IP Firewalling by DNS name

Oliver Fromme olli at lurza.secnetix.de
Tue May 31 08:29:58 PDT 2005

Ivan Voras <ivoras at fer.hr> wrote:
 > Igor Robul wrote:
 > > Ivan Voras wrote:
 > > > What I need it for: I'd like to allow ssh logins only from a specific 
 > > > TLD (by reverse lookup...) - maybe there's another way?
 > > 
 > > /etc/hosts.allow
 > > man 5 hosts_access
 > How safe is it?

It works in userland, so it only kicks in after the TCP
connection has already been established.  IPFW works in
the kernel on a packet level, so it kicks in much earlier.

Whether it's safe enough for you is up to you to decide.

 > As I understand it, sshd actually accepts connections 
 > prior to checking hosts.allow?

Yes, the connection is accepted first, because there is
no information available about it before it is accepted.
But if the check fails, the connection will be closed

 > In hosts.allow, there's an example for sshd but it contains:
 > # Wrapping sshd(8) is not normally a good idea, but if you
 > # need to do it, here's how
 > #sshd : .evil.cracker.example.com : deny
 > Why it's not a good idea? :)

There are several reasons.  First, it relies on DNS, which
is not necessarily a good idea.  If someone can spoof your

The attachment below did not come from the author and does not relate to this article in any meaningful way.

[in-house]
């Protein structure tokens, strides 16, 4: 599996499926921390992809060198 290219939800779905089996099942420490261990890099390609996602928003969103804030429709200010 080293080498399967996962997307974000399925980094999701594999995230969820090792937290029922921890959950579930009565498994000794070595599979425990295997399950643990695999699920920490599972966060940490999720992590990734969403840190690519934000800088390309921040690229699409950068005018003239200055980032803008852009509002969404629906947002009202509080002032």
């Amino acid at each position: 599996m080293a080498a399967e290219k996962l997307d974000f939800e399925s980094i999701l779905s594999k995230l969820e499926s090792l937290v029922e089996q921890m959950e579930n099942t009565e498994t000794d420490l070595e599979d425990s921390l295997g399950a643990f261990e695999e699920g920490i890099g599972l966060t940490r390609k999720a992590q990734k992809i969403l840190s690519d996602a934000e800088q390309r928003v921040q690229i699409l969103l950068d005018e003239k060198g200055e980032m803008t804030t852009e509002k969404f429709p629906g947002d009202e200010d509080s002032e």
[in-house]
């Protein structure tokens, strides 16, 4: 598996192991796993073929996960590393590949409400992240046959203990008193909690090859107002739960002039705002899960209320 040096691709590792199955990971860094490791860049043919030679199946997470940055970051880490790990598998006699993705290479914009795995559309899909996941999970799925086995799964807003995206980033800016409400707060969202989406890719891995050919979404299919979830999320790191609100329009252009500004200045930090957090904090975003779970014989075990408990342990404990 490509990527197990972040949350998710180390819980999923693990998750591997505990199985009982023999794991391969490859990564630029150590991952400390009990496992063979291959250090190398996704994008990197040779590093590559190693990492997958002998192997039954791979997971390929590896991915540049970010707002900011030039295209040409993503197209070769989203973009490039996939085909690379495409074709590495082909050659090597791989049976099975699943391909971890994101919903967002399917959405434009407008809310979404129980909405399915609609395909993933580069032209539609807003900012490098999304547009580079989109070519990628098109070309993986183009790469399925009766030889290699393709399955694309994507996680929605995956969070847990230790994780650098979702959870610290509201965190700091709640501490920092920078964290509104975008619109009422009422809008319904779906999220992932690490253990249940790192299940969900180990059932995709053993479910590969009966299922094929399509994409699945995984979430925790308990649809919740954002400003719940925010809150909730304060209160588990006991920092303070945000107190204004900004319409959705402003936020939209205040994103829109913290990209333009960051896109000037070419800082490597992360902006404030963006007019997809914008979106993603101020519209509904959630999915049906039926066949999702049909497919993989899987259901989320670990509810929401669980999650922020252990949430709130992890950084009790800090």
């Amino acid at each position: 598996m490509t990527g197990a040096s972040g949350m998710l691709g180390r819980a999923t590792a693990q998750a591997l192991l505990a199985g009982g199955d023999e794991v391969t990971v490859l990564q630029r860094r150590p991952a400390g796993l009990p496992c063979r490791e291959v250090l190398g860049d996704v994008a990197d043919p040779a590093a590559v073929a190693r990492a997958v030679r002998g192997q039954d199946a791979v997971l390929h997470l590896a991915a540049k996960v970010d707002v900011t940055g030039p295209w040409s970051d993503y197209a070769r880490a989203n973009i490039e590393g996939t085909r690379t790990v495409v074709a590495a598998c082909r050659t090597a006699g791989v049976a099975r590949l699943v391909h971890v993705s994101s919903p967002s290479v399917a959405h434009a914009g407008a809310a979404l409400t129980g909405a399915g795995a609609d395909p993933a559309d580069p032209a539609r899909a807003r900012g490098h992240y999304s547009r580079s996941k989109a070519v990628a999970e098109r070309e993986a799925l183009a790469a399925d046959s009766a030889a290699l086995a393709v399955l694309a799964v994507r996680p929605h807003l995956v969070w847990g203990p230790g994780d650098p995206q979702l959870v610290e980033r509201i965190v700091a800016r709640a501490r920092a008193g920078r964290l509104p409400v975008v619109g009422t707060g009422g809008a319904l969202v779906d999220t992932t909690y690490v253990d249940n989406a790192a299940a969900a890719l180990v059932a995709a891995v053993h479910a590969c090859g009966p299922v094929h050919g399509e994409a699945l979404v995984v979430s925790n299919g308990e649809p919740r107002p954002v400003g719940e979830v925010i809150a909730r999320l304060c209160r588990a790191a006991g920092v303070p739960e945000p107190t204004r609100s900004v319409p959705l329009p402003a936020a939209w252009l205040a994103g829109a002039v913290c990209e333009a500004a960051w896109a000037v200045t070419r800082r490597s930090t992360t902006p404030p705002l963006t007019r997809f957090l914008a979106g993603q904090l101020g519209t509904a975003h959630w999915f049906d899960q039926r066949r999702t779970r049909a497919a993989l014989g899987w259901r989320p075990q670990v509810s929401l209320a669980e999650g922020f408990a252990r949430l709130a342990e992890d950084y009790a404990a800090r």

DNS (which is not as difficult as many people think it is),
you're toast.

Second, SSH provides authentication mechanisms which are
much more secure, such as public key authentication.
Also, SSH uses host keys for identification, so you don't
have to rely on DNS.

However, in your case I think it's OK to use TCP wrapper,
because you want to use that in _addition_ to the usual SSH
authentication (for pre-filtering, so to speak), but not to
replace it.  Just keep in mind that DNS results might not
be reliable.

Best regards

Oliver Fromme, secnetix GmbH & Co KG, Oettingenstr. 2, 80538 München
Any opinions expressed in this message may be personal to the author
and may not necessarily reflect the opinions of secnetix in any way.

"I made up the term 'object-oriented', and I can tell you
I didn't have C++ in mind."
        -- Alan Kay, OOPSLA '97

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